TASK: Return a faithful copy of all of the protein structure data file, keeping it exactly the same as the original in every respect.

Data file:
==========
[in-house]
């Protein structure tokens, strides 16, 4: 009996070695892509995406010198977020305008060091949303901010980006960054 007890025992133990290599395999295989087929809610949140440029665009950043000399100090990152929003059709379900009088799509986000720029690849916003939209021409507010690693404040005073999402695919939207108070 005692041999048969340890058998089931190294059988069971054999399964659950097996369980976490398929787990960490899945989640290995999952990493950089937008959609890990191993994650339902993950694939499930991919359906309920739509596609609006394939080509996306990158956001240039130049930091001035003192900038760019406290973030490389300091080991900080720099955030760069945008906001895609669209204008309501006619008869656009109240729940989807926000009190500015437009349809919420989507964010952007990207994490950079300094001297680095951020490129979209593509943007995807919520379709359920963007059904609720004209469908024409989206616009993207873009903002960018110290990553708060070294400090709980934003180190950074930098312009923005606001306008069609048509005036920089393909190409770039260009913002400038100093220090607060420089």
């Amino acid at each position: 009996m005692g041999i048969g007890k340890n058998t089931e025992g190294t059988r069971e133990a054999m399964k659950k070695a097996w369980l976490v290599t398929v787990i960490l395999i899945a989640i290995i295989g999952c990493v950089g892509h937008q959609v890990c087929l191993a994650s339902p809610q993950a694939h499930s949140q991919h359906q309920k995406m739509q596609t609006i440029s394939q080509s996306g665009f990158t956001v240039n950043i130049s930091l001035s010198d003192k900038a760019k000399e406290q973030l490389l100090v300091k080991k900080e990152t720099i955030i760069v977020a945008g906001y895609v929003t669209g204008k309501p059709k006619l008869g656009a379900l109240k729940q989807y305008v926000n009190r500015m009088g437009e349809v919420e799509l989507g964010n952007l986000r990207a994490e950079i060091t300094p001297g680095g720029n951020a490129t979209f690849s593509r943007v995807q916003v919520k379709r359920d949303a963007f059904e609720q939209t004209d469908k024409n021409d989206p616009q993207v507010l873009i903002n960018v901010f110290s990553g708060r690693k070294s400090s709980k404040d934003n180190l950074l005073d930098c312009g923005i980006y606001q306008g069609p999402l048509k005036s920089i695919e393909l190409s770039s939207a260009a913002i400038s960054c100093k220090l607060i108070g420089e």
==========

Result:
[in-house]
């Protein structure tokens, strides 16, 4: 009996070695892509995406010198977020305008060091949303901010980006960054 007890025992133990290599395999295989087929809610949140440029665009950043000399100090990152929003059709379900009088799509986000720029690849916003939209021409507010690693404040005073999402695919939207108070 005692041999048969340890058998089931190294059988069971054999399964659950097996369980976490398929787990960490899945989640290995999952990493950089937008959609890990191993994650339902993950694939499930991919359906309920739509596609609006394939080509996306990158956001240039130049930091001035003192900038760019406290973030490389300091080991900080720099955030760069945008906001895609669209204008309501006619008869656009109240729940989807926000009190500015437009349809919420989507964010952007990207994490950079300094001297680095951020490129979209593509943007995807919520379709359920963007059904609720004209469908024409989206616009993207873009903002960018110290990553708060070294400090709980934003180190950074930098312009923005606001306008069609048509005036920089393909190409770039260009913002400038100093220090607060420089």
């Amino acid at each position: 009996m005692g041999i048969g007890k340890n058998t089931e025992g190294t059988r069971e133990a054999m399964k659950k070695a097996w369980l976490v290599t398929v787990i960490l395999i899945a989640i290995i295989g999952c990493v950089g892509h937008q959609v890990c087929l191993a994650s339902p809610q993950a694939h499930s949140q991919h359906q309920k995406m739509q596609t609006i440029s394939q080509s996306g665009f990158t956001v240039n950043i130049s930091l001035s010198d003192k900038a760019k000399e406290q973030l490389l100090v300091k080991k900080e990152t720099i955030i760069v977020a945008g906001y895609v929003t669209g204008k309501p059709k006619l008869g656009a379900l109240k729940q989807y305008v926000n009190r500015m009088g437009e349809v919420e799509l989507g964010n952007l986000r990207a994490e950079i060091t300094p001297g680095g720029n951020a490129t979209f690849s593509r943007v995807q916003v919520k379709r359920d949303a963007f059904e609720q939209t004209d469908k024409n021409d989206p616009q993207v507010l873009i903002n960018v901010f110290s990553g708060r690693k070294s400090s709980k404040d934003n180190l950074l005073d930098c312009g923005i980006y606001q306008g069609p999402l048509k005036s920089i695919e393909l190409s770039s939207a260009a913002i400038s960054c100093k220090l607060i108070g420089e």